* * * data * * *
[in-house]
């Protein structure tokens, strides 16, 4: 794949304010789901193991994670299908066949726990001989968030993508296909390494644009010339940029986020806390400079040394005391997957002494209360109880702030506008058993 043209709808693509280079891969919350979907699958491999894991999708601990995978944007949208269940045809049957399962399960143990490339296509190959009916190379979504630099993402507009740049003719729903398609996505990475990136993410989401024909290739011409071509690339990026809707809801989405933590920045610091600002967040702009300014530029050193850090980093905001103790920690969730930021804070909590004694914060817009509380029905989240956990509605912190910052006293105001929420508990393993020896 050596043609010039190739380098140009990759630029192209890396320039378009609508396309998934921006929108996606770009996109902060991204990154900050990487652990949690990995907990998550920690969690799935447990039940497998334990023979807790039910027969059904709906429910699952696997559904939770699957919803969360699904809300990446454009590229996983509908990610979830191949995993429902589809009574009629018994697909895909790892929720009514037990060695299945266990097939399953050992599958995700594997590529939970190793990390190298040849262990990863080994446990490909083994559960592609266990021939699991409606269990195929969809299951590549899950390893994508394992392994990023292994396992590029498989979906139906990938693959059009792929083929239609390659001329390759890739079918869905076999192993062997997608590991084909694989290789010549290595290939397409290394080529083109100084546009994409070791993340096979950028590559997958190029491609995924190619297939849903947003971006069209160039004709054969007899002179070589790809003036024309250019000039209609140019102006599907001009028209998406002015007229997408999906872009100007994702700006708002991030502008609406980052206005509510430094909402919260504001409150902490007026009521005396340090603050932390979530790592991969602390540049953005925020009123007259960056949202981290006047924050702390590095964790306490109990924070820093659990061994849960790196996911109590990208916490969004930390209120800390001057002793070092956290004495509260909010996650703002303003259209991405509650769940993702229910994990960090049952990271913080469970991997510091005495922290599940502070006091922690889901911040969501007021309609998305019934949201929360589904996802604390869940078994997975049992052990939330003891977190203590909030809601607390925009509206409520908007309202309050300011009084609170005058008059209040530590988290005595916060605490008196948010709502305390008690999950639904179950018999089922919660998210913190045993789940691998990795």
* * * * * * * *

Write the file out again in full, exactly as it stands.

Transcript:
[in-house]
């Protein structure tokens, strides 16, 4: 794949304010789901193991994670299908066949726990001989968030993508296909390494644009010339940029986020806390400079040394005391997957002494209360109880702030506008058993 043209709808693509280079891969919350979907699958491999894991999708601990995978944007949208269940045809049957399962399960143990490339296509190959009916190379979504630099993402507009740049003719729903398609996505990475990136993410989401024909290739011409071509690339990026809707809801989405933590920045610091600002967040702009300014530029050193850090980093905001103790920690969730930021804070909590004694914060817009509380029905989240956990509605912190910052006293105001929420508990393993020896 050596043609010039190739380098140009990759630029192209890396320039378009609508396309998934921006929108996606770009996109902060991204990154900050990487652990949690990995907990998550920690969690799935447990039940497998334990023979807790039910027969059904709906429910699952696997559904939770699957919803969360699904809300990446454009590229996983509908990610979830191949995993429902589809009574009629018994697909895909790892929720009514037990060695299945266990097939399953050992599958995700594997590529939970190793990390190298040849262990990863080994446990490909083994559960592609266990021939699991409606269990195929969809299951590549899950390893994508394992392994990023292994396992590029498989979906139906990938693959059009792929083929239609390659001329390759890739079918869905076999192993062997997608590991084909694989290789010549290595290939397409290394080529083109100084546009994409070791993340096979950028590559997958190029491609995924190619297939849903947003971006069209160039004709054969007899002179070589790809003036024309250019000039209609140019102006599907001009028209998406002015007229997408999906872009100007994702700006708002991030502008609406980052206005509510430094909402919260504001409150902490007026009521005396340090603050932390979530790592991969602390540049953005925020009123007259960056949202981290006047924050702390590095964790306490109990924070820093659990061994849960790196996911109590990208916490969004930390209120800390001057002793070092956290004495509260909010996650703002303003259209991405509650769940993702229910994990960090049952990271913080469970991997510091005495922290599940502070006091922690889901911040969501007021309609998305019934949201929360589904996802604390869940078994997975049992052990939330003891977190203590909030809601607390925009509206409520908007309202309050300011009084609170005058008059209040530590988290005595916060605490008196948010709502305390008690999950639904179950018999089922919660998210913190045993789940691998990795």